Mortgage rates move down on inflation expectations

January 27, 2023,

Mortgage rates resumed moving downward this week, baking in bond market expectations of a favorable inflation report, Freddie Mac said. It is the first drop in rates in three weeks.

The 30-year fixed rate mortgage averaged 6.33% for the week of Jan. 12, down 15 basis points from last week's 6.48%, the Freddie Mac Primary Mortgage Market Survey reported. For the same week in 2022, the 30-year FRM averaged 3.45%.

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Rates dropped slightly more for the 15-year FRM, down 21 basis points to 5.52% from the prior week's 5.73%. Last year, it averaged 2.62%.

"While mortgage rates have resumed their decline, the market remains hypersensitive to rate movements, with purchase demand experiencing large swings relative to small changes in rates," said Sam Khater, Freddie Mac chief economist in a press release. "Over the last few weeks latent demand has been on display with buyers jumping in and out of the market as rates move."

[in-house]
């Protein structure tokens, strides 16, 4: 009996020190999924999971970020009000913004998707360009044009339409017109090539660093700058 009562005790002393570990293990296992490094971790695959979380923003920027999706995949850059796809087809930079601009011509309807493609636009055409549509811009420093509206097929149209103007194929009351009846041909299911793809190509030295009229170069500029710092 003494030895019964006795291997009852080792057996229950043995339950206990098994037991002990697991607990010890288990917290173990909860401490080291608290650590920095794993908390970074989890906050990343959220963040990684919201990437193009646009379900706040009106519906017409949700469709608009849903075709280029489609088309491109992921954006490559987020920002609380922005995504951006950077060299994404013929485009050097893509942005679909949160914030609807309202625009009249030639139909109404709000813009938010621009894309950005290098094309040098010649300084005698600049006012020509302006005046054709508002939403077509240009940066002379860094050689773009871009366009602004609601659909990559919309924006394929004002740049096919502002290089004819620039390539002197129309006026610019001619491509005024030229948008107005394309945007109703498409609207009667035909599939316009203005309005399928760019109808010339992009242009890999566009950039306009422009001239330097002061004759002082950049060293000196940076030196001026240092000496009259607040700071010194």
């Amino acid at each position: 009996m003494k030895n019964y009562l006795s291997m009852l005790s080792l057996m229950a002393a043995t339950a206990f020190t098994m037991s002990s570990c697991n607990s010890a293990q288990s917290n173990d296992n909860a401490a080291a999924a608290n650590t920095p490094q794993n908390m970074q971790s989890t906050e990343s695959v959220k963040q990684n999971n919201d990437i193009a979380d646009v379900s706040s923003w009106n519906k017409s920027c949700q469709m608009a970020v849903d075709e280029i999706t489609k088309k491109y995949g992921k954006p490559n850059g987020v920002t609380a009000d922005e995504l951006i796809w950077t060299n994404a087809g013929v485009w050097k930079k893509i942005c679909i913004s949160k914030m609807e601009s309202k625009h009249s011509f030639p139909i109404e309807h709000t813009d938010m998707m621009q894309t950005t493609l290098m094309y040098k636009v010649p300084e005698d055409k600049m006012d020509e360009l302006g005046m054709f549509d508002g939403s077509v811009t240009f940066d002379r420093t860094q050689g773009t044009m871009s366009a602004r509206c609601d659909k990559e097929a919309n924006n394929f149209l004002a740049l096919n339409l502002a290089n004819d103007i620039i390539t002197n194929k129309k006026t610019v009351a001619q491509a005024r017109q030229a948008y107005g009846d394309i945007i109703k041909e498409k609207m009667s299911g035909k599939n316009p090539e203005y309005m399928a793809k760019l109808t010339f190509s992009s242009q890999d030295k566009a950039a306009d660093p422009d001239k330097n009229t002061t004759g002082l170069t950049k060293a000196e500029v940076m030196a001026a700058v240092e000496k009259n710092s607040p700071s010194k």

Purchase application activity last week fell to its lowest level since 2014, the Mortgage Bankers Association reported on Wednesday.

Zillow's mortgage rate tracker, based on offers made through the site, has the 30-year FRM at 5.93% on Thursday morning, down 23 basis points from 6.16% one week ago.

"A slew of incoming economic data point to falling inflation and a rapidly slowing U.S. economy, which investors suspect will cause the Federal Reserve to pause, or even reverse, their program of interest rate hikes," Orphe Divounguy, senior macroeconomist at Zillow Home Loans, said in a statement issued Wednesday night.

The next Federal Open Market Committee meeting is scheduled for Jan. 31 and Feb. 1. Expectations are for another hike in short-term interest rates.

The Consumer Price Index declined 0.1% on a month-to-month seasonally adjusted basis in December but increased 6.5% compared to one year prior, the Bureau of Labor Statistics reported Thursday morning. That was within investors' expectations and for the most part, the markets reacted favorably.

The 10-year Treasury yield, a benchmark for pricing mortgages fell 17 basis points to 3.55% on Wednesday from 3.72% on Jan. 5. After the CPI release, it was down another 5 basis points to 3.5% at noon eastern time Thursday.

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